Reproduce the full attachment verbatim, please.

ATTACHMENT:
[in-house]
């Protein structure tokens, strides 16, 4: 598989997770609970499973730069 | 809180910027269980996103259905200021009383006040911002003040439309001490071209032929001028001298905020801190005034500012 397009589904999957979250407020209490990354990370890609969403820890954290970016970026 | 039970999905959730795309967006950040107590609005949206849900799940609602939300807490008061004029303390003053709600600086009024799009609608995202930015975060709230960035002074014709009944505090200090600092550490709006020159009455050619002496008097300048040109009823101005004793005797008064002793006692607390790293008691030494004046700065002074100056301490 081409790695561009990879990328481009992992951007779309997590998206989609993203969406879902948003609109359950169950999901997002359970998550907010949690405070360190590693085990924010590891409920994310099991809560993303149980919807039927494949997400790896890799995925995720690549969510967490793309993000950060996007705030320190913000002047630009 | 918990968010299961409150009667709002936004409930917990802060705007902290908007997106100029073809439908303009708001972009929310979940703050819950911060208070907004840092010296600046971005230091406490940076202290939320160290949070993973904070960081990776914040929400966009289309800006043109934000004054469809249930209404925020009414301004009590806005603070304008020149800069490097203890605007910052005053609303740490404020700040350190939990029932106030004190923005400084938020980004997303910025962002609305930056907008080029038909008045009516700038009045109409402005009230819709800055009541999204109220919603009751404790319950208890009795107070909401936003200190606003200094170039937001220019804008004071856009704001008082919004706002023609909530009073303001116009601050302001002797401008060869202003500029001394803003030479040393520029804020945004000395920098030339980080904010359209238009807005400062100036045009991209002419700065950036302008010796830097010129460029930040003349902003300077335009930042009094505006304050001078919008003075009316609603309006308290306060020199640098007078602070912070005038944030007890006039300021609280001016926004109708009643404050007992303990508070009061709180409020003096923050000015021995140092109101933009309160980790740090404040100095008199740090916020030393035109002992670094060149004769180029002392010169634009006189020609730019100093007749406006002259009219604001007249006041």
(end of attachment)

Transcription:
[in-house]
């Protein structure tokens, strides 16, 4: 598989997770609970499973730069 | 809180910027269980996103259905200021009383006040911002003040439309001490071209032929001028001298905020801190005034500012 397009589904999957979250407020209490990354990370890609969403820890954290970016970026 | 039970999905959730795309967006950040107590609005949206849900799940609602939300807490008061004029303390003053709600600086009024799009609608995202930015975060709230960035002074014709009944505090200090600092550490709006020159009455050619002496008097300048040109009823101005004793005797008064002793006692607390790293008691030494004046700065002074100056301490 081409790695561009990879990328481009992992951007779309997590998206989609993203969406879902948003609109359950169950999901997002359970998550907010949690405070360190590693085990924010590891409920994310099991809560993303149980919807039927494949997400790896890799995925995720690549969510967490793309993000950060996007705030320190913000002047630009 | 918990968010299961409150009667709002936004409930917990802060705007902290908007997106100029073809439908303009708001972009929310979940703050819950911060208070907004840092010296600046971005230091406490940076202290939320160290949070993973904070960081990776914040929400966009289309800006043109934000004054469809249930209404925020009414301004009590806005603070304008020149800069490097203890605007910052005053609303740490404020700040350190939990029932106030004190923005400084938020980004997303910025962002609305930056907008080029038909008045009516700038009045109409402005009230819709800055009541999204109220919603009751404790319950208890009795107070909401936003200190606003200094170039937001220019804008004071856009704001008082919004706002023609909530009073303001116009601050302001002797401008060869202003500029001394803003030479040393520029804020945004000395920098030339980080904010359209238009807005400062100036045009991209002419700065950036302008010796830097010129460029930040003349902003300077335009930042009094505006304050001078919008003075009316609603309006308290306060020199640098007078602070912070005038944030007890006039300021609280001016926004109708009643404050007992303990508070009061709180409020003096923050000015021995140092109101933009309160980790740090404040100095008199740090916020030393035109002992670094060149004769180029002392010169634009006189020609730019100093007749406006002259009219604001007249006041």